A scar of the vocal fold is not quite the same thing as a scar elsewhere in the body. In voice production, the mucosa, or covering of the vocal fold, must vibrate over the underlying tissue. Underneath the mucosa is a special tissue layer, called Reinke’s layer, or the superficial lamina propria, that permits this. You can think of this as a ball-bearing layer that allows the free motion of overlying mucosa, while keeping it attached to the underlying muscle.
Any disruption of this layer is called a vocal fold scar. Scarring means that the mucosa is tethered to the underlying tissue and cannot vibrate freely. The resulting irregularities in vibration cause hoarseness, breathiness and demand increased effort to produce voice.
The sulcus on each vocal fold causes the mucosal cover to adhere to the deeper layers of tissue, resulting in poor mucosal wave vibration and incomplete glottal closure.
The sulcus on each vocal fold can be seen as a ridge running the length of the fold
Scar can occur in many ways. It can result from vocal fold lesions that have been present for a long time and grown into deeper tissue. It can result from generalized inflammation of the vocal folds, like a vocal fold hemorrhage or radiation used to treat cancer. It can also be an unintended consequence of surgery on the vocal folds. To a certain extent, scarring is unpredictable – it can happen even after the most meticulous surgery. But there are measures to take to minimize scar – voice rest after surgery, controlling laryngopharyngeal reflux (LPR), not irritating the vocal folds with cigarette smoke. The use of the laser for vocal fold surgery is another factor that may affect scar formation, because of the heat radiated by the laser beam. Prior to undergoing any vocal fold surgery, it’s important to speak to your surgeon about all of these factors, and especially about the use of the laser.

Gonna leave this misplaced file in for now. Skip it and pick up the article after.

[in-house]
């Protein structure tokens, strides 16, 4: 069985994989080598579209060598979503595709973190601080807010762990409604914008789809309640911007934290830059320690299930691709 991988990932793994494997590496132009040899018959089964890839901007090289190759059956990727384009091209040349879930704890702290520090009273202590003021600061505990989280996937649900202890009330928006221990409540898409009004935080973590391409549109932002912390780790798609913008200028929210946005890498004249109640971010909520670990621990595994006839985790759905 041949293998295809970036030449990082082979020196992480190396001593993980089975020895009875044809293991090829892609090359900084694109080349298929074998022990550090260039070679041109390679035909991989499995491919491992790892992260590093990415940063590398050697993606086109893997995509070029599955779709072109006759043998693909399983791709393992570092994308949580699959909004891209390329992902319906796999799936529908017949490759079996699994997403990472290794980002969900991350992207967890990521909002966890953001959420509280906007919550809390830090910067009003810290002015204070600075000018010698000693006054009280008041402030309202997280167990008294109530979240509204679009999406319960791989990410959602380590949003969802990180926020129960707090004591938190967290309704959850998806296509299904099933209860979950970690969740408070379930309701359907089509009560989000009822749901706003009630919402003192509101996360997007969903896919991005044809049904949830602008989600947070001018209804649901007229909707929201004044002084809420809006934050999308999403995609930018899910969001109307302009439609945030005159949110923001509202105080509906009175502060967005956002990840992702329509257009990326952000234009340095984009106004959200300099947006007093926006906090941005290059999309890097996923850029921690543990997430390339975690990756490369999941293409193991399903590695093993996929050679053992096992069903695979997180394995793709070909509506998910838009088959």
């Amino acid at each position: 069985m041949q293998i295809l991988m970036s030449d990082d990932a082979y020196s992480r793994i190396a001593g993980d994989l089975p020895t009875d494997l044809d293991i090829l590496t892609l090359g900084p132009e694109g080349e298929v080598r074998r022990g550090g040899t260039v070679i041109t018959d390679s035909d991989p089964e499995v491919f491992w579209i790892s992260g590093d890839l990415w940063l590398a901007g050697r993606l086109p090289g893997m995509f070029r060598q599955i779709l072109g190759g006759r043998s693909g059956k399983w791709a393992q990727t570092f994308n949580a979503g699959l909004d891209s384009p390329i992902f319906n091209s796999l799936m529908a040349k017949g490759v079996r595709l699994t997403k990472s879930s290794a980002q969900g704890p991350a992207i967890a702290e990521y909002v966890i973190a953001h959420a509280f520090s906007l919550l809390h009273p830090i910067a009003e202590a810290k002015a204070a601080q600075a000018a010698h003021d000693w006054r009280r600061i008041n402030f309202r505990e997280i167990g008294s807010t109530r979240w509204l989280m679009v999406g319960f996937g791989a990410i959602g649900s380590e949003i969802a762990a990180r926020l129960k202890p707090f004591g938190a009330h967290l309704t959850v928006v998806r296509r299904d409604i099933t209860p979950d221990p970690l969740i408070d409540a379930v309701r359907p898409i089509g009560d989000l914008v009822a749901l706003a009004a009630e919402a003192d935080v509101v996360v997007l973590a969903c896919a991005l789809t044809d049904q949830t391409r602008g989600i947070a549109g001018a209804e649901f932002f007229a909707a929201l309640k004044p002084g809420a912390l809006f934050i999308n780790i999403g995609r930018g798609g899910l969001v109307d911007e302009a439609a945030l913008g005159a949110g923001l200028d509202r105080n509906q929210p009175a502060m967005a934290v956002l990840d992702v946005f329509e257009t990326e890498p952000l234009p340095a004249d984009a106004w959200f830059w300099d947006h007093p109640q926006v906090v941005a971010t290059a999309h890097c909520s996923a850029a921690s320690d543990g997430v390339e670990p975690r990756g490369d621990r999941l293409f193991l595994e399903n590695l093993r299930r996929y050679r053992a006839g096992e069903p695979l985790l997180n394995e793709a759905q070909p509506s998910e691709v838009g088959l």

Sulcus vocalis is a special case of scarring in which the superficial lamina propria (or "ball-bearing layer") is absent over the length of the vocal fold. The reason for this is unclear. Theories include a genetic or developmental cause. There appears to be a higher incidence in certain ethnic groups.
Repairing scar once it has already happened is challenging. Simply separating the mucosa from the underlying tissue almost always results in the re-adhesion because the superficial lamina propria is still missing. There is no adequate replacement for the superficial lamina propria, although many substances have been tried. Synthetic tissue is under development, but not ready for clinical use. Substances that inhibit scar formation in other tissues exist, but their use in the vocal fold is experimental.
Voice therapy may make significant improvements in the voice of people with vocal cord scar, and especially in people with sulcus.